4. My biggest grip with klout is that it rates standard wordpress and blogger blogs but not self hosted, either all should be considered or non. #TwinklyTuesday

      1. True, although it’s only a small part of what Tots100 use – the Parent Blogger Leaderboard is much more Klout-based.

  5. I forget about the ratio thing, I have been sharing less on Twitter and my Klout has gone up so that is maybe why. It is just one of those things that measures my blog but I couldn’t really care less about haha! It does what it does. x

    1. I have to admit I don’t get too caught up in these days – there was a point when I was checking it obsessively every day! The ratio thing is interesting though – it always feels like we should be sharing more on social media but perhaps holding back a bit is beneficial x

  6. I wasn’t aware of the higher weighting attributed to people who tend to share less – that’s interesting. It’s such a baffling thing on the whole – thanks for shedding some light on it. The Expert categories are totally confusing to me – I started off with a few Expert ones (and not necessarily ones I’d agree with!), then gained a few more, then Klout decided I’m not an expert in anything anymore. And despite posting things that cover the subjects listed, it doesn’t seem to pick them up, and it certainly doesn’t pick up on every post I publish either (although I see that feature is still in Beta which perhaps explains it). Anyway, it’s nice to know that it’s not actually a huge factor in the Tots100 rankings – that was a surprising one!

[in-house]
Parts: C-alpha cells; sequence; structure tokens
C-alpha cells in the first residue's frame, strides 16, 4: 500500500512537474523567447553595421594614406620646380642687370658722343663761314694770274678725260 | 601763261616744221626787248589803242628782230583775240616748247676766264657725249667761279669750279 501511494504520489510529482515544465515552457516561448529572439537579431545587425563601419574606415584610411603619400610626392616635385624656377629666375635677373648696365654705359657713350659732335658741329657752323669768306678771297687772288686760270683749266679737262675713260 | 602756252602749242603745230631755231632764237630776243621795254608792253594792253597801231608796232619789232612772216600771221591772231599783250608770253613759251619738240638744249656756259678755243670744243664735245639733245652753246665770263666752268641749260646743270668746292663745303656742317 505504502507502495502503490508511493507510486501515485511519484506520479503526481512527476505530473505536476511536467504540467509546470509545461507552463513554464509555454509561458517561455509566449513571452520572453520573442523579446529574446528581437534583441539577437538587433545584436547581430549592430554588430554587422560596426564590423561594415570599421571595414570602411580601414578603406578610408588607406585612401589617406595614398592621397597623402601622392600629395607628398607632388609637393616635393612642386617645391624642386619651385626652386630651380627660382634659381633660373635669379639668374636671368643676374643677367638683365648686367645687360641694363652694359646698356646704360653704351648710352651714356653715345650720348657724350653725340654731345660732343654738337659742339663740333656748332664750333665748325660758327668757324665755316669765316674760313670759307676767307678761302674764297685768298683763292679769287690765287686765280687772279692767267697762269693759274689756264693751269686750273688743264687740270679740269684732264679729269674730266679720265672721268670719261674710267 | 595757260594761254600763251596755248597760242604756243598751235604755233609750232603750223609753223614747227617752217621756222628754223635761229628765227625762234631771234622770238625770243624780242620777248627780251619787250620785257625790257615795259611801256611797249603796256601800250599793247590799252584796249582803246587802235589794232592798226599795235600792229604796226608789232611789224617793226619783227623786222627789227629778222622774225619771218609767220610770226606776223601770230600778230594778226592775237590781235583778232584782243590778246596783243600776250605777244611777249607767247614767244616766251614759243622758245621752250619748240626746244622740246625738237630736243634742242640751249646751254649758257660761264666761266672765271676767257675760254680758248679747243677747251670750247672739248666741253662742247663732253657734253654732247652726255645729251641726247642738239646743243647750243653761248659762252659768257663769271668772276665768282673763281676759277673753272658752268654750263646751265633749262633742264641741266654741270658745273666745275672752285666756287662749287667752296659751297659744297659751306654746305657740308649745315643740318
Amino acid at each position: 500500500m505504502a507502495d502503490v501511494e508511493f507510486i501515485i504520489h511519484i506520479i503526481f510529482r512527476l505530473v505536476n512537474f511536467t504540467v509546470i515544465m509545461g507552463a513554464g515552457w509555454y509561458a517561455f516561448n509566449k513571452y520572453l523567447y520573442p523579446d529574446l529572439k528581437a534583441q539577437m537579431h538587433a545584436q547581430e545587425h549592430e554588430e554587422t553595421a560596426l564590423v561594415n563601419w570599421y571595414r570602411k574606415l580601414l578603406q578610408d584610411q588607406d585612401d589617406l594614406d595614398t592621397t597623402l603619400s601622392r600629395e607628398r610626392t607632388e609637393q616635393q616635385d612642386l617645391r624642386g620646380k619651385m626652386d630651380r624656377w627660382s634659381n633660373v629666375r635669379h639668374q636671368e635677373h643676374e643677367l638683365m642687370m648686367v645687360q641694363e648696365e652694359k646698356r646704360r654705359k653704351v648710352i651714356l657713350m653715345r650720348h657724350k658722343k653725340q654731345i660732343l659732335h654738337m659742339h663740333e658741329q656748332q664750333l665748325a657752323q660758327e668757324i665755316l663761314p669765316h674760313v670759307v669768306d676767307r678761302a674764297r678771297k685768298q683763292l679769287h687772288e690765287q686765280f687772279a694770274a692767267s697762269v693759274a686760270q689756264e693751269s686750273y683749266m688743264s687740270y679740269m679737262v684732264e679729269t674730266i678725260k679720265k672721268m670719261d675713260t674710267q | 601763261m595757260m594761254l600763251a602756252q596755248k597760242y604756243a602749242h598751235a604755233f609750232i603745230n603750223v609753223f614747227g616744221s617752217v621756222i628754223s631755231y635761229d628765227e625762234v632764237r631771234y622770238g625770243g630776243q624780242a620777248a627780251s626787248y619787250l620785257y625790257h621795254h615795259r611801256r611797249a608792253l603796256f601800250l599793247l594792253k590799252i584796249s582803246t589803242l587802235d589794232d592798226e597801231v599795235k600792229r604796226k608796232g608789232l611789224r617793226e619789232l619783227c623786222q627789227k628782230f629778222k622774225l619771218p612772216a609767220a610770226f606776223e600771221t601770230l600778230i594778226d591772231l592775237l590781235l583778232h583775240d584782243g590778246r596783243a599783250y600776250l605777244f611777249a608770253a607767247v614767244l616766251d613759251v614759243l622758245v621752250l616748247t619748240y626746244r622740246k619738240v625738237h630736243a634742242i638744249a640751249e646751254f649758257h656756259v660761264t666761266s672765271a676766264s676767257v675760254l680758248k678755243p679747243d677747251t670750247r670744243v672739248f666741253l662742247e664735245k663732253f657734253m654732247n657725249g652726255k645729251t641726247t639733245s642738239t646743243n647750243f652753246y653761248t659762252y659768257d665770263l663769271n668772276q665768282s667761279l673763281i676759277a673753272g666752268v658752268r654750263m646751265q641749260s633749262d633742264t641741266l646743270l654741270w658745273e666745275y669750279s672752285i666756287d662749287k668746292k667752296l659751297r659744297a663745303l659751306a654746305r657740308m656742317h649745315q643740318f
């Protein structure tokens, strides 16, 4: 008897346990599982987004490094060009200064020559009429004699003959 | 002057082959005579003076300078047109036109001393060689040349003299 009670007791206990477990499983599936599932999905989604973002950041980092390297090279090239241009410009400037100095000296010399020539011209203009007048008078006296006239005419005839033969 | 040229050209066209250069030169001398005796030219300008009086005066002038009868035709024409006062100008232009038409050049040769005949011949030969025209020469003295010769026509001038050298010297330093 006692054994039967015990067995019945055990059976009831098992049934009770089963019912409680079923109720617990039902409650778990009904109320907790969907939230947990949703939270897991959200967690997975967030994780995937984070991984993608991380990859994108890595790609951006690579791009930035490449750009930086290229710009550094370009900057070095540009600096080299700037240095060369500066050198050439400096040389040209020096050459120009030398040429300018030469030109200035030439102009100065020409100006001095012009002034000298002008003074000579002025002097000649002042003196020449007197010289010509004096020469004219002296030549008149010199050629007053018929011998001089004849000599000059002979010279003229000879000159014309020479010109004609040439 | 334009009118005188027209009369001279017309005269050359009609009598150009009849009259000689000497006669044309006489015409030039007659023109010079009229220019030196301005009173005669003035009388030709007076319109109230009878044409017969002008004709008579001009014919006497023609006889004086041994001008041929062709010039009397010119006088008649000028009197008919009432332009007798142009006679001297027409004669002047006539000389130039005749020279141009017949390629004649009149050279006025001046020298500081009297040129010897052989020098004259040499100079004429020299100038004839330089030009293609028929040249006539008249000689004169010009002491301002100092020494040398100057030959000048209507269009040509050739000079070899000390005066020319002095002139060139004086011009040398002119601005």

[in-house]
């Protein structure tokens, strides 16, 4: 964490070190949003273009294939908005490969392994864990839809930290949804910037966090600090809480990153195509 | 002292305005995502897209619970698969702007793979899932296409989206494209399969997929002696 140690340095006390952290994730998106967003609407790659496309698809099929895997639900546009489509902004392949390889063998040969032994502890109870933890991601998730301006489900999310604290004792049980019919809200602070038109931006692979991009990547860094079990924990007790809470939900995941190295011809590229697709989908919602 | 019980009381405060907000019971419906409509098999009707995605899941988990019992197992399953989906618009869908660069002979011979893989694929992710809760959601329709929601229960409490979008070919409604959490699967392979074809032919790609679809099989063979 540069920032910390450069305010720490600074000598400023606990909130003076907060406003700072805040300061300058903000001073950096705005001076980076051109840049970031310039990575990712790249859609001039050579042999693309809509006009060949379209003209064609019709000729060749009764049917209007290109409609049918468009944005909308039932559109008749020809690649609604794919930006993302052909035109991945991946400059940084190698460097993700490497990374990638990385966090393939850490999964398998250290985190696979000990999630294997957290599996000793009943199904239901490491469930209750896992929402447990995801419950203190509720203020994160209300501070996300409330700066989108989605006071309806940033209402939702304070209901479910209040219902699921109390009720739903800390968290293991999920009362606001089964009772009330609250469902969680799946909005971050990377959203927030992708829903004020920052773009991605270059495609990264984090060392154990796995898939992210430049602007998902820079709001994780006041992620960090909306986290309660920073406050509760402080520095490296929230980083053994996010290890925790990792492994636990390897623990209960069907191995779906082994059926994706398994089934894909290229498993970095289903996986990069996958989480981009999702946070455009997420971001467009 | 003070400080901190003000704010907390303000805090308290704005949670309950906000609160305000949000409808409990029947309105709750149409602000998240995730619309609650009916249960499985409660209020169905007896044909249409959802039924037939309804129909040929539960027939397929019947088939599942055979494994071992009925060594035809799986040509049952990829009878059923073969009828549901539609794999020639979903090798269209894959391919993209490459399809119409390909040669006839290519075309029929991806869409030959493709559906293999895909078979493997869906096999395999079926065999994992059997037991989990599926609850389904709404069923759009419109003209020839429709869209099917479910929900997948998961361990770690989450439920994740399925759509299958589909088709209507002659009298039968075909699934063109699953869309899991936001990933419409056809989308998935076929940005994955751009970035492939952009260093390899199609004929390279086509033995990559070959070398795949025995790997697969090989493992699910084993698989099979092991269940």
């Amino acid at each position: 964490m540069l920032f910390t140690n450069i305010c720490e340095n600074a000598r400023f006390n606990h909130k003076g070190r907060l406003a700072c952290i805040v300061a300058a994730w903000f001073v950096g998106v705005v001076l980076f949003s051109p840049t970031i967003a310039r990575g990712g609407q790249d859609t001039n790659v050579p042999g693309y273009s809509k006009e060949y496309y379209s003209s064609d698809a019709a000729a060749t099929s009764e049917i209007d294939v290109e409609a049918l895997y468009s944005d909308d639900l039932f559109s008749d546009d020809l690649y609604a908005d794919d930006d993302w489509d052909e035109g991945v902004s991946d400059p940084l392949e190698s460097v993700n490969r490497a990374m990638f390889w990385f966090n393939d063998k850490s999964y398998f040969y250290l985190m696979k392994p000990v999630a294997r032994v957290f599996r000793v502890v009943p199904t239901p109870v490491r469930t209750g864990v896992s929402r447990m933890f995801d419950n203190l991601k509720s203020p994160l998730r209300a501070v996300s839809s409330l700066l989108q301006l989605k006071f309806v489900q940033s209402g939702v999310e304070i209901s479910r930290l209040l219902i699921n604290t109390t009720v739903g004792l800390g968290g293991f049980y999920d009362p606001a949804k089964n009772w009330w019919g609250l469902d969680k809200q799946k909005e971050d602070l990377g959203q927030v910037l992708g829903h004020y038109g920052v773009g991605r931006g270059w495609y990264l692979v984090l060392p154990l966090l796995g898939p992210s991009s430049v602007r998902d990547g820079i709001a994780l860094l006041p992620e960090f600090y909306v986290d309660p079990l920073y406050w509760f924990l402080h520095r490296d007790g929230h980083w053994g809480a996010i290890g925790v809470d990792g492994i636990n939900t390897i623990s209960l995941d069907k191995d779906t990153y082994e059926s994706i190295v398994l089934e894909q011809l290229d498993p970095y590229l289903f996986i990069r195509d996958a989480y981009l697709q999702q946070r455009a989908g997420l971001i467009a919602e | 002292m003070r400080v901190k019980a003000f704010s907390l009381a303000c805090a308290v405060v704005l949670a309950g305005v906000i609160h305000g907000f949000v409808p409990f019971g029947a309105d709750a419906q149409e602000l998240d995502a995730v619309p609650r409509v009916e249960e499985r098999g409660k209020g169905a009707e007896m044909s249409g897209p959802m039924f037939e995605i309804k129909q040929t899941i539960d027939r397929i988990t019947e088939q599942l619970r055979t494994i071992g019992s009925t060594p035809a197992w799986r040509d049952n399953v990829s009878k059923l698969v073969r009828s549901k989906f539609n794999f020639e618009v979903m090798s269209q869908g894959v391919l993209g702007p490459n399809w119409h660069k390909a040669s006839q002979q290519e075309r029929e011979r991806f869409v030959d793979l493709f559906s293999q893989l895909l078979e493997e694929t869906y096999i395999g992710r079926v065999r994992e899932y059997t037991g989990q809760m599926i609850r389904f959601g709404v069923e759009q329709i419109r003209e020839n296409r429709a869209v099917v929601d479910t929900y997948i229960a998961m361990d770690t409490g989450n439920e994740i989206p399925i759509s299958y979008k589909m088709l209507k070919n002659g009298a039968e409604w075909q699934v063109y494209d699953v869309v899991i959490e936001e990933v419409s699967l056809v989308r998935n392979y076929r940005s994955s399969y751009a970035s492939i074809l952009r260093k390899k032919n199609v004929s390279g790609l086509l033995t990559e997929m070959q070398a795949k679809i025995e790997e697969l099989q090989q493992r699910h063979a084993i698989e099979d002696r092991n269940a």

1. Klout is confusing and the higher weighting thing wasn’t something I was really aware of until I did the research for the post. The Expert categories are a bit random at times – I’m often a bit bemused by some of the things Klout suggests!

    1. Hope the post helped explain it – and not knowing your Klout score isn’t a bad thing – sometimes it feels like it’s just another thing to obsess over!

  7. Thanks for the clarification. I knew it was to do with social media activity, but didn’t realise the ratio thing! Not sure what I can do about it – maybe post lots of pictures of cute kittens so everyone shares them??

    1. Thank you Pat, glad it was helpful. I have no idea how to get Klout to show your blog posts though – I think it’s just a random selection, but if you find out, let me know! 🙂

  8. Oh this is such a useful post – thank you! I never understoon Klout before but now I think I get it. I am now off to try and give you a klout rating 🙂 x